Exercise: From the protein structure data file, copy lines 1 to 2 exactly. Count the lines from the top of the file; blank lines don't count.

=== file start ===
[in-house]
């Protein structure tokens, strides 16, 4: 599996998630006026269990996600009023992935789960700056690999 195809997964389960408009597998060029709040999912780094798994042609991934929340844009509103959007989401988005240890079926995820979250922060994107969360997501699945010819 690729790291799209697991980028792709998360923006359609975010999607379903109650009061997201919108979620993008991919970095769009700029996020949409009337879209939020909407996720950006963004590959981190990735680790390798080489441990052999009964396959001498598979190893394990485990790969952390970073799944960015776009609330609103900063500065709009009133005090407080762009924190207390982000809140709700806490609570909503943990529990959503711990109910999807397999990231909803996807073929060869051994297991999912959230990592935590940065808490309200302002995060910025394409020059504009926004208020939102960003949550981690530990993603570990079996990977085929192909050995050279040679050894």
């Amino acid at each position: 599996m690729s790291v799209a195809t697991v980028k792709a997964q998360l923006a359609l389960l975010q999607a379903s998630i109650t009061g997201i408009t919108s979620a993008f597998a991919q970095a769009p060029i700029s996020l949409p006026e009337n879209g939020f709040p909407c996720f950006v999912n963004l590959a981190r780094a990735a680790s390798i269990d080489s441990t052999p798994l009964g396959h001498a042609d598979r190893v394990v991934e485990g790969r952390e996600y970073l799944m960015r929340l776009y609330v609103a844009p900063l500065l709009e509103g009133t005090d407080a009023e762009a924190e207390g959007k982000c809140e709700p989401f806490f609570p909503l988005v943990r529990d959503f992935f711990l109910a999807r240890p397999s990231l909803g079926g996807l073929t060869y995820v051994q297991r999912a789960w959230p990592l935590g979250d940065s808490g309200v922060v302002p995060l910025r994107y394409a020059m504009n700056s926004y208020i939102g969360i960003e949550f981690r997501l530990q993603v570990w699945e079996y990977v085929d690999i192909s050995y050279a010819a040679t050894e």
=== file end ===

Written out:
[in-house]
């Protein structure tokens, strides 16, 4: 599996998630006026269990996600009023992935789960700056690999 195809997964389960408009597998060029709040999912780094798994042609991934929340844009509103959007989401988005240890079926995820979250922060994107969360997501699945010819 690729790291799209697991980028792709998360923006359609975010999607379903109650009061997201919108979620993008991919970095769009700029996020949409009337879209939020909407996720950006963004590959981190990735680790390798080489441990052999009964396959001498598979190893394990485990790969952390970073799944960015776009609330609103900063500065709009009133005090407080762009924190207390982000809140709700806490609570909503943990529990959503711990109910999807397999990231909803996807073929060869051994297991999912959230990592935590940065808490309200302002995060910025394409020059504009926004208020939102960003949550981690530990993603570990079996990977085929192909050995050279040679050894």